The past five years or so have seen growing excitement within the educational community about web 2.0 technologies. ‘Web 2.0’ is an umbrella term for a host of recent internet applications such as social networking, wikis, folksonomies, virtual societies, blogging, multiplayer online gaming and ‘mash-ups’. Whilst differing in form and function, all these applications share a common characteristic of supporting internet-based interaction between and within groups, which is why the term ‘social software’ is often used to describe web 2.0 tools and services.
Web 2.0 marks a distinct break from the internet applications of the 1990s and early 2000s, facilitating ‘interactive’ rather than ‘broadcast’ forms of exchange, in which information is shared ‘many-to-many’ rather than being transmitted from one to many. Web 2.0 applications are built around the appropriation and sharing of content amongst communities of users, resulting in various forms of user-driven communication, collaboration and content creation and recreation. Commentators now talk of a ‘read/write’ web, where users can easily generate their own content as well as consuming content produced by others.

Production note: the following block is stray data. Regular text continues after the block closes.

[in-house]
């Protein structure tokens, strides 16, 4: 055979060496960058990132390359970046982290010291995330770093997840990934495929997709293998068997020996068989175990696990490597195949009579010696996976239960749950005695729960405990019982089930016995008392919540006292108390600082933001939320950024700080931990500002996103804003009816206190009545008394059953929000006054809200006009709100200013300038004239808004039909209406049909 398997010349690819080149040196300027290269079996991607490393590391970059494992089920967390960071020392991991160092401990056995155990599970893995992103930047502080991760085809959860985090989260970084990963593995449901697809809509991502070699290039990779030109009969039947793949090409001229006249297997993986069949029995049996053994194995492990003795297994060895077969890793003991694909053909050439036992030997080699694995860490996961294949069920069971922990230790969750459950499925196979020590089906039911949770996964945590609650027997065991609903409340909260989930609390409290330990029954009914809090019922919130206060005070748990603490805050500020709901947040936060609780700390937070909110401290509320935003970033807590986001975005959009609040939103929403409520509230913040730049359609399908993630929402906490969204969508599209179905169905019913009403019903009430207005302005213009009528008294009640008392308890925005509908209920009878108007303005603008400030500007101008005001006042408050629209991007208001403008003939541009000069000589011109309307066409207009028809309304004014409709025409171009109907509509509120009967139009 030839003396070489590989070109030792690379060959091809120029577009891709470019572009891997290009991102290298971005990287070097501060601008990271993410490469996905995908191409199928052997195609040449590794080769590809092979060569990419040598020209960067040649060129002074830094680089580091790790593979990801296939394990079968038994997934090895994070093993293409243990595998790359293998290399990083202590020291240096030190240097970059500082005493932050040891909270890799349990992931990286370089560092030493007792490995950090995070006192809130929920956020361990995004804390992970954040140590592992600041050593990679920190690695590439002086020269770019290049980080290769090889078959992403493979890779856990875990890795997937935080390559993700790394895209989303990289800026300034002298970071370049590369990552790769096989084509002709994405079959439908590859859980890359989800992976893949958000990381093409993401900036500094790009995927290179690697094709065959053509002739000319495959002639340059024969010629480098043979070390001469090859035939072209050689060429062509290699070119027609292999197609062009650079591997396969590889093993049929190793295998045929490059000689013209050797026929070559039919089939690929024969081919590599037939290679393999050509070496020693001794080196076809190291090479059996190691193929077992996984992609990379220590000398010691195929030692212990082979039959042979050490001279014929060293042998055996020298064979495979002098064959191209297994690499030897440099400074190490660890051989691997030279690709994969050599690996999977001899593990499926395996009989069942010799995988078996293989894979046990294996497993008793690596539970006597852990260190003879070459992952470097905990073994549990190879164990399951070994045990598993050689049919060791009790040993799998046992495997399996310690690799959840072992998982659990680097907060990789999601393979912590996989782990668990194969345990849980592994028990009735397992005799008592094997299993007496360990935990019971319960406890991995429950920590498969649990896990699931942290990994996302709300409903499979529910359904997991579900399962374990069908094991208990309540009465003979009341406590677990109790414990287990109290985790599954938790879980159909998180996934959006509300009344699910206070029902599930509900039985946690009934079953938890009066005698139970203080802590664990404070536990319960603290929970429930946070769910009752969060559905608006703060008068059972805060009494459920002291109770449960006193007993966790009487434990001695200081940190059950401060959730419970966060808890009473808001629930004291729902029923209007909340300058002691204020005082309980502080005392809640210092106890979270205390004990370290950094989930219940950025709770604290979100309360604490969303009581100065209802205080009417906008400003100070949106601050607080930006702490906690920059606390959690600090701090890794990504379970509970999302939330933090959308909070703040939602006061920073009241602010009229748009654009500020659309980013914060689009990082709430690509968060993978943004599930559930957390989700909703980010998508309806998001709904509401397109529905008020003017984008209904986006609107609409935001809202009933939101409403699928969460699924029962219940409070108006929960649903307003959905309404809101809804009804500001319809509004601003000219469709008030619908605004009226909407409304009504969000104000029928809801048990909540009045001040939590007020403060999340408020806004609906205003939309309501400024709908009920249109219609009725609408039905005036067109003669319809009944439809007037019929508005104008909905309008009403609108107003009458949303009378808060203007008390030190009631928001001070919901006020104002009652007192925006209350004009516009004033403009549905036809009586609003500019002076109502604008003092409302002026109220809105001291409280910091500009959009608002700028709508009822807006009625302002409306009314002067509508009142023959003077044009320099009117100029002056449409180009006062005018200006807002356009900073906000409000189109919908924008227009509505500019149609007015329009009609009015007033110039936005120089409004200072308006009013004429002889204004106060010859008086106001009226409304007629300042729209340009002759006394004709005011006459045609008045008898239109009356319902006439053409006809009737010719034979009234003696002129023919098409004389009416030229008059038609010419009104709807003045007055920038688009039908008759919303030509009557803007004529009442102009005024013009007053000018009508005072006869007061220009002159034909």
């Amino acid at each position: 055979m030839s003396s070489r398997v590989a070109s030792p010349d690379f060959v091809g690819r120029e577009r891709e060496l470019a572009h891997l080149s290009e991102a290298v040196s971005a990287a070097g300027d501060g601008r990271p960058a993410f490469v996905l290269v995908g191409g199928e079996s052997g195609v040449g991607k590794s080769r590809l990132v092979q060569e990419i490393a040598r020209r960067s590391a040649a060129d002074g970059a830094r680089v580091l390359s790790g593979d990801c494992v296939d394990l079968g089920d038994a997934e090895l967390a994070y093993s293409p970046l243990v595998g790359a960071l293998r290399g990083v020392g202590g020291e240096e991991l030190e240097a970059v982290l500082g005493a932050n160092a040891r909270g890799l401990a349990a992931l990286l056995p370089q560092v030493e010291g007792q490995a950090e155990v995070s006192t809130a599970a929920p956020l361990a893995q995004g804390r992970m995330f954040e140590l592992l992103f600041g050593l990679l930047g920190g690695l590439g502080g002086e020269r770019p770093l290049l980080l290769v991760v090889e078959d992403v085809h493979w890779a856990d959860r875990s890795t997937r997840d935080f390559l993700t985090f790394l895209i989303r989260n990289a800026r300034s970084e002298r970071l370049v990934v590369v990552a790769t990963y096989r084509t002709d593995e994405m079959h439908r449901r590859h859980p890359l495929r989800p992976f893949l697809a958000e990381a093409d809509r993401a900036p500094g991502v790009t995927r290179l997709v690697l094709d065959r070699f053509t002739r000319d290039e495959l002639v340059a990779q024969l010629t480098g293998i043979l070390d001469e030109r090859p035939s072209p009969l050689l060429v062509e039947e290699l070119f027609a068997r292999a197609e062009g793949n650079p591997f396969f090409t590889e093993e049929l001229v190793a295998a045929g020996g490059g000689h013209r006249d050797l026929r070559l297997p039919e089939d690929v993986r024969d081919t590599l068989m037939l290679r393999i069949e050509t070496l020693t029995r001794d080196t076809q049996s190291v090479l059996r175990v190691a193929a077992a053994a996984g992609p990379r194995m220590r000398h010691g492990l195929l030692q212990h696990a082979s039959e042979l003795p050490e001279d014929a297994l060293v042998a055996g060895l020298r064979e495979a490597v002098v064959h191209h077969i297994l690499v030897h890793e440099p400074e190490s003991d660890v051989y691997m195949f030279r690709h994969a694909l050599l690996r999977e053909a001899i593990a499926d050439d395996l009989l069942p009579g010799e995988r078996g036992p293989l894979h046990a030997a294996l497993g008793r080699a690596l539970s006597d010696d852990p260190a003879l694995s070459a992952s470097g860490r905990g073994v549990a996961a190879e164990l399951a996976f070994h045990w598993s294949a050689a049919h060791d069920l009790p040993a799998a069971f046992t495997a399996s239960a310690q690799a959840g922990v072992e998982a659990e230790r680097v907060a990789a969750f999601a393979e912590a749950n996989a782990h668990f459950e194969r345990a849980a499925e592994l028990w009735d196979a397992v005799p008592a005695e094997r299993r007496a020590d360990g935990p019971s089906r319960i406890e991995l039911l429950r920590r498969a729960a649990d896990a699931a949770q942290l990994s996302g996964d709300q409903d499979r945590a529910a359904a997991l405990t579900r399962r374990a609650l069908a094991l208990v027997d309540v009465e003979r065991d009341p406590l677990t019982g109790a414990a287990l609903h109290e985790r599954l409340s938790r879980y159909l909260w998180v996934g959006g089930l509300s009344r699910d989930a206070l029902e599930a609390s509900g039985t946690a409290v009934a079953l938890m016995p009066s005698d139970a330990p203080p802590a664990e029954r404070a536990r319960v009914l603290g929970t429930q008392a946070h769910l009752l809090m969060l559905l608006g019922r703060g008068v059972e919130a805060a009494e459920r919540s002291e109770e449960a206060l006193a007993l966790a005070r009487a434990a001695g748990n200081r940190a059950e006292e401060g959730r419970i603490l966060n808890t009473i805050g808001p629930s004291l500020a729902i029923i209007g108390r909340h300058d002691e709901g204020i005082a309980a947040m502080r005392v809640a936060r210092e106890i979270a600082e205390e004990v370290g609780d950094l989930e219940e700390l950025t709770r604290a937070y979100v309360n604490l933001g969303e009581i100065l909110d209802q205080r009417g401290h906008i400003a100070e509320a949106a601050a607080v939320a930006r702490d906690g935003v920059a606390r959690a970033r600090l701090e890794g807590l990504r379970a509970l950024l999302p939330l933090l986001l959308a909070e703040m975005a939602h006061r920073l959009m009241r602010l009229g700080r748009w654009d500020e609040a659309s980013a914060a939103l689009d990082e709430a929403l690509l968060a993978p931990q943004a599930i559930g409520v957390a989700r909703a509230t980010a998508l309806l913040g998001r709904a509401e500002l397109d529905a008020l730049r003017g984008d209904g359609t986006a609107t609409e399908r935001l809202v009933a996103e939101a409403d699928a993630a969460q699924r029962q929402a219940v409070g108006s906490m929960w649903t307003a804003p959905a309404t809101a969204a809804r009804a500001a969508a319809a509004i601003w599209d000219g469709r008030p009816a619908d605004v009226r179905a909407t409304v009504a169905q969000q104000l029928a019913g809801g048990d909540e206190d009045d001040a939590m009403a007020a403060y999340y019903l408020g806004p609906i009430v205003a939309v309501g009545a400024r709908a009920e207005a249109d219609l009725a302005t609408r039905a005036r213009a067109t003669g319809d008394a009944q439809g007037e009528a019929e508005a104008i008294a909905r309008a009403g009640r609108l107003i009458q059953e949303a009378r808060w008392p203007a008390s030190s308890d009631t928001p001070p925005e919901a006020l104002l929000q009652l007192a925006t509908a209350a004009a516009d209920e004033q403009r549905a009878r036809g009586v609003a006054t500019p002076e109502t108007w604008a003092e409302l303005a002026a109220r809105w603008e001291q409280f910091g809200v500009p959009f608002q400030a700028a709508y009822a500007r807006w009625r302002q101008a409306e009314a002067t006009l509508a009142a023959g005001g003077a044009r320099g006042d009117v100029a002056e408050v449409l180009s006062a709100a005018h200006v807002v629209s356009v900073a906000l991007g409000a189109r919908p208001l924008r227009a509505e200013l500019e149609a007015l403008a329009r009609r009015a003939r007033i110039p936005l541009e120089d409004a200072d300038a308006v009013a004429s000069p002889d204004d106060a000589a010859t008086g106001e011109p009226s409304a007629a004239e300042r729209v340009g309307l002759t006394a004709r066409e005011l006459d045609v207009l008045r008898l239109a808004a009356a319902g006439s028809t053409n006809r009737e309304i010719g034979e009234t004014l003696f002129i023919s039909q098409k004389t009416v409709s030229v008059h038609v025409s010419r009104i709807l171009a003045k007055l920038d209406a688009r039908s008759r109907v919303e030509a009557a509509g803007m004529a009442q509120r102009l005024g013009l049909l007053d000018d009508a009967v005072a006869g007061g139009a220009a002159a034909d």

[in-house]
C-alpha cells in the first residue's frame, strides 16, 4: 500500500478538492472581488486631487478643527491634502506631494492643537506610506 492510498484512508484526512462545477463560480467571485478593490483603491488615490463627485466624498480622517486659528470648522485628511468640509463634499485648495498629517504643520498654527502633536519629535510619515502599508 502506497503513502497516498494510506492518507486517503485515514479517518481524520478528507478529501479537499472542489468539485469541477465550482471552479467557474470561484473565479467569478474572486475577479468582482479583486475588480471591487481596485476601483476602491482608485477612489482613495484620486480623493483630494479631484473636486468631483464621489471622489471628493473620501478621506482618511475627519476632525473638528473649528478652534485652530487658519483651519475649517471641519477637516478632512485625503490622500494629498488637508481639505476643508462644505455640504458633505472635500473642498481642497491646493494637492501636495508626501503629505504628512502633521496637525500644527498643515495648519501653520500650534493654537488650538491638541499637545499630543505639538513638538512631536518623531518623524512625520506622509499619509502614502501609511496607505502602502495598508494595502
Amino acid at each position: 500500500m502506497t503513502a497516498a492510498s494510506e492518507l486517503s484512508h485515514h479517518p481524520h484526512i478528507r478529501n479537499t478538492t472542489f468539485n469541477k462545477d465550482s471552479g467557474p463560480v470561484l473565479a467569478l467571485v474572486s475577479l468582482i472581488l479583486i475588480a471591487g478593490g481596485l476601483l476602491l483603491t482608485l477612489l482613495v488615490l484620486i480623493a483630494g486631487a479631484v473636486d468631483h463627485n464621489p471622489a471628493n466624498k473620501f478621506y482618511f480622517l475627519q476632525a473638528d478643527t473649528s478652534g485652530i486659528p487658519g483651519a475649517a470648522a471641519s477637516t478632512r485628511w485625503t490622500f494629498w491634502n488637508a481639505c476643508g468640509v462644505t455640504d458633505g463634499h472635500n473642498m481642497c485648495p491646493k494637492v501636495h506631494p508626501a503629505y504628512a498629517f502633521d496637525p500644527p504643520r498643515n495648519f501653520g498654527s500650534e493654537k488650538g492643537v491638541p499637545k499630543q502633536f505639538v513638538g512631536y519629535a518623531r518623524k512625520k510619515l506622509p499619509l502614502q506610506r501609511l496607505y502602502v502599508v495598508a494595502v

For example, Wikipedia is distinct from the Encyclopaedia Britannica Online because it is an open document that is created, updated, edited and refereed by its readers, thus deriving accuracy and authority from ongoing group discussion and consensus rather than the word of one expert. Similarly, Flickr could be considered as distinct from earlier online applications such as Ofoto in that users’ photographs are made accessible to all and can be commented upon, labelled, categorised and edited by whole communities of users, making it a photograph-sharing rather than photograph-storage application.
Given the importance of creation, collaboration and communication to the use of these technologies, educationalists have been quick to point out the potential of web 2.0 for supporting and enhancing learning. Yet despite valuable early contributions to the web 2.0 debate from, for example, JISC and Futurelab,2 much of the discussion within the education community has been speculative.
This Commentary sets out to challenge the confident portrayal of web 2.0 by many educationalists in terms of an imminent transformation of learning and teaching. Careful thought has therefore been given to how technologists, educators and learners can best shape the fast-changing internet in the near future. It aims to explore how education can change the web, as well as how the web can change education.